It's hard to say what's most worrisome about a recent opinion poll that showed a majority of people surveyed still clings to an unrealistically rosy picture of Florida's universities and believes the state's high-stakes test for school students is unnecessary. ...

    But the test has done wonders for Florida's children. No longer can schools hide behind confusing statistics and confusing measurements for achievement -- they're issued an A through F grade. This is important for minority students in poor neighborhoods; they've showed remarkable education gains since former Gov. Jeb Bush made the FCAT the cornerstone of his reforms in 1999.
    "Our position: Tough school standards and better universities are worth fighting for". Restated, the editors are disappointed that the folks with kids in public school - 'ya know, the little people who actually deal with the test in practice - realize that that Jebbie's misuse of the FCAT was bad policy.

    Perhaps the rest of us are not as dumb as the Sentinel editors believe. Heck, just down the road, the Palm Beach Post editors recently made this lest than stunning observation: "the test - as Florida has come to use it - isn't really about students. The state uses it to assign school grades, which are a Jeb Bush brainstorm originally intended as a means to provide vouchers to private schools."

    And what is it with the constant trumpeting of alleged "remarkable education gains" and that "the test has done wonders for Florida's children"; the reality is very different:

    - October, 2007: "Half the high schools in Florida ... are 'dropout factories,' with thousands of students disappearing before their senior year, according to a new report. Florida and South Carolina rated the worst in the nation."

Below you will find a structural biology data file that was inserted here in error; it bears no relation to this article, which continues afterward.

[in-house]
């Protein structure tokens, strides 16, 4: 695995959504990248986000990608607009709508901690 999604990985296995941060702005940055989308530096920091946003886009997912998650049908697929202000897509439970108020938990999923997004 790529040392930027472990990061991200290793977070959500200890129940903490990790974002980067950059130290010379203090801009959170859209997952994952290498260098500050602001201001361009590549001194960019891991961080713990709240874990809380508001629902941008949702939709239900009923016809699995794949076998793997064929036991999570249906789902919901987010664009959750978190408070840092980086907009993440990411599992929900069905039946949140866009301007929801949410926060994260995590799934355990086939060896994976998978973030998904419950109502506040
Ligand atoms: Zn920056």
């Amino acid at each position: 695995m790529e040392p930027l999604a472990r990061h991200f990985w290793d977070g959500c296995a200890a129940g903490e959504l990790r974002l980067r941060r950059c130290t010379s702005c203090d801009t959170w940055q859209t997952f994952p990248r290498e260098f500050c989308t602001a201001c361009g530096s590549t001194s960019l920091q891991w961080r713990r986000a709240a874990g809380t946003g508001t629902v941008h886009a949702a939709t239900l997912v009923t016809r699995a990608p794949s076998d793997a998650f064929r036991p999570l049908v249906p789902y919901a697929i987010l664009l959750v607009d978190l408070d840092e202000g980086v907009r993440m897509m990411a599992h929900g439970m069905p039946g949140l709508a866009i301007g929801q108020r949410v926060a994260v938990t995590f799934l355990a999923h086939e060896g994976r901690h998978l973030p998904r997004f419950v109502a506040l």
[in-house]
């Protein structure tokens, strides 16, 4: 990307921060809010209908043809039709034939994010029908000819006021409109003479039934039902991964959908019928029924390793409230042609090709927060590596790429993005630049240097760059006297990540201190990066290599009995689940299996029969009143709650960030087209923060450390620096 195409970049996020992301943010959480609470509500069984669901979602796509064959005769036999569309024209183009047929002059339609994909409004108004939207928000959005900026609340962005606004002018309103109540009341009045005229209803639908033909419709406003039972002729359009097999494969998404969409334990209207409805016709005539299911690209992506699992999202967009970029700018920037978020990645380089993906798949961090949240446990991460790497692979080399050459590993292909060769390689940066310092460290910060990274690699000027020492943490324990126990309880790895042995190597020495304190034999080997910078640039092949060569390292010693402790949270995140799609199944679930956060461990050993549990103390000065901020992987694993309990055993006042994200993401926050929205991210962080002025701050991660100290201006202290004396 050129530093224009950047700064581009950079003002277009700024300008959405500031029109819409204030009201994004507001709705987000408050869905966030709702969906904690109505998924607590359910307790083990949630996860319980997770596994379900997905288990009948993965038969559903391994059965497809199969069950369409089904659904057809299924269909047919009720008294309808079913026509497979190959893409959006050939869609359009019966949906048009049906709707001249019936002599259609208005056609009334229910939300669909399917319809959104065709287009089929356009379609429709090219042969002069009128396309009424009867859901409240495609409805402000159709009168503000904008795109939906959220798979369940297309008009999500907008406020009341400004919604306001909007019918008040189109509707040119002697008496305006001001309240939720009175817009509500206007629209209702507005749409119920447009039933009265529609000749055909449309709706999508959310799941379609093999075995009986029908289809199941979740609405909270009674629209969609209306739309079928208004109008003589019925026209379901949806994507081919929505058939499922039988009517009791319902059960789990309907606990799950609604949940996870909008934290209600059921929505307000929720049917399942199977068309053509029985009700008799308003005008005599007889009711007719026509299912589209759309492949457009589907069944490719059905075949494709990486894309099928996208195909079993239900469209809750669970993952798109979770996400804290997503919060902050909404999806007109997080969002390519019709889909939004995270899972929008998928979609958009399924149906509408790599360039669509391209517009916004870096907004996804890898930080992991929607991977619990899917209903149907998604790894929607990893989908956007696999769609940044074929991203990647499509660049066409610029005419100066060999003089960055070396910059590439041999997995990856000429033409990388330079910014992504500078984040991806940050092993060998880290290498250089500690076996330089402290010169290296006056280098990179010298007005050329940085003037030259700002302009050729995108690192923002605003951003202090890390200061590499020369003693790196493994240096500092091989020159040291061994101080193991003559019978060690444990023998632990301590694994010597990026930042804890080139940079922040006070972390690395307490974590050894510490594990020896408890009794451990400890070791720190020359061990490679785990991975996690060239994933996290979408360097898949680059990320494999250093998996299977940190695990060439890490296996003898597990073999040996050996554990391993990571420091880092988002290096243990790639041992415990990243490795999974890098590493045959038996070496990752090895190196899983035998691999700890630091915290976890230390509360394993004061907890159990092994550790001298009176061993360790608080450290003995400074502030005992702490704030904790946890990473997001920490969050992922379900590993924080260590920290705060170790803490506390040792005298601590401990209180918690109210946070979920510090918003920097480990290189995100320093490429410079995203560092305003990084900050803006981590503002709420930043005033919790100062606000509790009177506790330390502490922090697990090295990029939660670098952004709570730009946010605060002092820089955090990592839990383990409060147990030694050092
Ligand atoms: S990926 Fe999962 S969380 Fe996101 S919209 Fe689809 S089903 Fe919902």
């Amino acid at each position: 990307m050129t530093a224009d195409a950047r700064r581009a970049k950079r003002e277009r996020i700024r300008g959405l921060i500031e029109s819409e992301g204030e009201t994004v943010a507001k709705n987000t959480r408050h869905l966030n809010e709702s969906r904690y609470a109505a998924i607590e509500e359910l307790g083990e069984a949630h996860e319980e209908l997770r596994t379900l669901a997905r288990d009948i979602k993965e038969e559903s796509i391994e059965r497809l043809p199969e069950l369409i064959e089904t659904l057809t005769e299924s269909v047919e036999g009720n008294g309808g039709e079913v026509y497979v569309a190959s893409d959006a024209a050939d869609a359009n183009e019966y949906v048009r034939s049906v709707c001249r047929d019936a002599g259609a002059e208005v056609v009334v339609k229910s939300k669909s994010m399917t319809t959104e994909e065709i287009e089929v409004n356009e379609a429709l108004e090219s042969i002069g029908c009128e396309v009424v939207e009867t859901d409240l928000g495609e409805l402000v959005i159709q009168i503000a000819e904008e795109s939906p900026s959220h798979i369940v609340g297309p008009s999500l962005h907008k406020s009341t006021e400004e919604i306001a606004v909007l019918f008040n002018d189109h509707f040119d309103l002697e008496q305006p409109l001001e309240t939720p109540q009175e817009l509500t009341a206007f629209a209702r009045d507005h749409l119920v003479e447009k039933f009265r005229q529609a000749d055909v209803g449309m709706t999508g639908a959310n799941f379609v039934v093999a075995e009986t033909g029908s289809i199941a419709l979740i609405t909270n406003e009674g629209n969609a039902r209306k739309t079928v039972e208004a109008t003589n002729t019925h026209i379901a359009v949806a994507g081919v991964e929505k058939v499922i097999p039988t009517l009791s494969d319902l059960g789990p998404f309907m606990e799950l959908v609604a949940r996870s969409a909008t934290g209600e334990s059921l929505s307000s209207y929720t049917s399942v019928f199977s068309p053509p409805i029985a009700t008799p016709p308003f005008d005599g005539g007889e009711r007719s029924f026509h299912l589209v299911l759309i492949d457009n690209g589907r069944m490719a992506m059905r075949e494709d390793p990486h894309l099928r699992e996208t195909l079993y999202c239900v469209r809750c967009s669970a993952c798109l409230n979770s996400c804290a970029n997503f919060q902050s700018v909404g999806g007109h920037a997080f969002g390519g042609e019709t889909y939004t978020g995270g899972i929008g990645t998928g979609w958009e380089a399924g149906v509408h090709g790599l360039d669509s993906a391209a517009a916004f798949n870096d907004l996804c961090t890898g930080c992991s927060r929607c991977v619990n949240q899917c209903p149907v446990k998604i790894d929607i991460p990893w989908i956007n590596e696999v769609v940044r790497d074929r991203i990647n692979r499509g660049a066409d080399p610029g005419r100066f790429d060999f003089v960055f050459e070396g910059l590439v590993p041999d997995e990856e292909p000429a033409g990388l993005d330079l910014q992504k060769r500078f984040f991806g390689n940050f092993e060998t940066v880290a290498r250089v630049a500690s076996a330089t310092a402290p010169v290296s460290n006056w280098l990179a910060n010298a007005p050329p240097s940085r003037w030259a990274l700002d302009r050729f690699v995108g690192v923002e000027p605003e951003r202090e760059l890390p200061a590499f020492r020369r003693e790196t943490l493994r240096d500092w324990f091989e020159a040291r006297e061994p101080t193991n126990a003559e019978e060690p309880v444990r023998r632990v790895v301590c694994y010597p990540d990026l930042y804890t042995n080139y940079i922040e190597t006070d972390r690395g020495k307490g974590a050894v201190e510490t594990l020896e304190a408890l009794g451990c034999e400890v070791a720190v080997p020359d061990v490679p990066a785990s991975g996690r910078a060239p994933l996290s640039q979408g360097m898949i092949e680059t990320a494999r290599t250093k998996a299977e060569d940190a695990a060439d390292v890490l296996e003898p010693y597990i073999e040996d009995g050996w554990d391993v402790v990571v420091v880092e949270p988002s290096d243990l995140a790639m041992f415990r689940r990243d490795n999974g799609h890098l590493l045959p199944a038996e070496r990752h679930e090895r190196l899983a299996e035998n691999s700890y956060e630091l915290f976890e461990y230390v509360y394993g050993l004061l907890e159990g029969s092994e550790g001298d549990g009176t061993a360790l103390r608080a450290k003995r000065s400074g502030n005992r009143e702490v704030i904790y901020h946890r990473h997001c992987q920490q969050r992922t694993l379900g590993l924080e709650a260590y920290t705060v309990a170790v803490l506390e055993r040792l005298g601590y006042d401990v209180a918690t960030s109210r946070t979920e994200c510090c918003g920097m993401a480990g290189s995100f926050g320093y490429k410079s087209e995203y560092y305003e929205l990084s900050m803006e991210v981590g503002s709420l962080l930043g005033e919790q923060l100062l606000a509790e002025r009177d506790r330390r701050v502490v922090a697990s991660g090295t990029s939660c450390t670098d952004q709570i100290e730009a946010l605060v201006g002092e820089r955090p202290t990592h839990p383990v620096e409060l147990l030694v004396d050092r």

- September, 2007: "Florida's high schools can't get their ACT together. And their SATs are stagnant. High school students performed worse this year than last on the American College Test, the second straight year of declines. The results place Florida 48th among the states."

    - December, 2006: "A study sponsored by the Florida Association of School Boards last year found Florida ranked in the lower quarter of states on 10 performance indicators. Also, 71 percent of Florida schools this year failed to make adequate yearly progress under the federal No Child Left Behind Law. That includes many schools that received an A or B from the state.".

    - November, 2005: "The most shameful failure, however, is that of the state of Florida for providing private schools with not even a minimum degree of oversight."

    - More editorializing: "According to Jeb Bush, every education program he undertook was 'historic.'
    ... The requirement that everyone in the Department of Education genuflect to Jeb led to the sycophantic choices for commissioner ...
    So, why don't more qualified candidates want to be Florida's commissioner of education? ... Bush built a department dedicated not to education but to himself and to his ideology that favored private schools over public schools, with vouchers and bogus school grades as the prime weapons. The requirement that everyone in the Department of Education genuflect to Jeb led to the sycophantic choices for commissioner".

    - The educators get it: See "More than three dozen UF faculty members snubbed the Republican Party celebrity this week, killing a proposal to give him an honorary degree."

    - On a related note: "The Senate sent a bill to the governor Thursday naming university buildings and facilities after supporters, with one notable naming proposal conspicuously absent.
    Continue to 2nd paragraph Earlier in the week, the House dropped its plan to name the University of Florida's College of Education after Jeb Bush".

    "Walking the fine line"

    "This election season, candidates are walking the fine line between public anger over illegal immigration and the growing clout of the country's largest minority group. At the same time politicians are talking more about tougher border control and cracking down on immigration violations, they're also ramping up efforts to connect with Hispanic voters." "Candidates avoid Hispanics' ire".

    Dec. 31 Deadline

    "Before heading to that New Year's Eve party Monday, don't forget: Dec. 31 also is the deadline to register to vote in January's presidential primaries. So what, you say? You think Jan. 29 won't matter because you're not a registered Republican or Democrat ... ? Any voter can cast a ballot on a statewide constitutional amendment affecting property taxes. Also, if independents or minor-party members switch to one of the major parties by Monday, they can vote in a primary, too." "Voter Registration Deadline Approaches For Primary". See also "Monday is deadline to register, switch parties in primary".

    Slowing down

    New Census Bureau state population estimates were released today: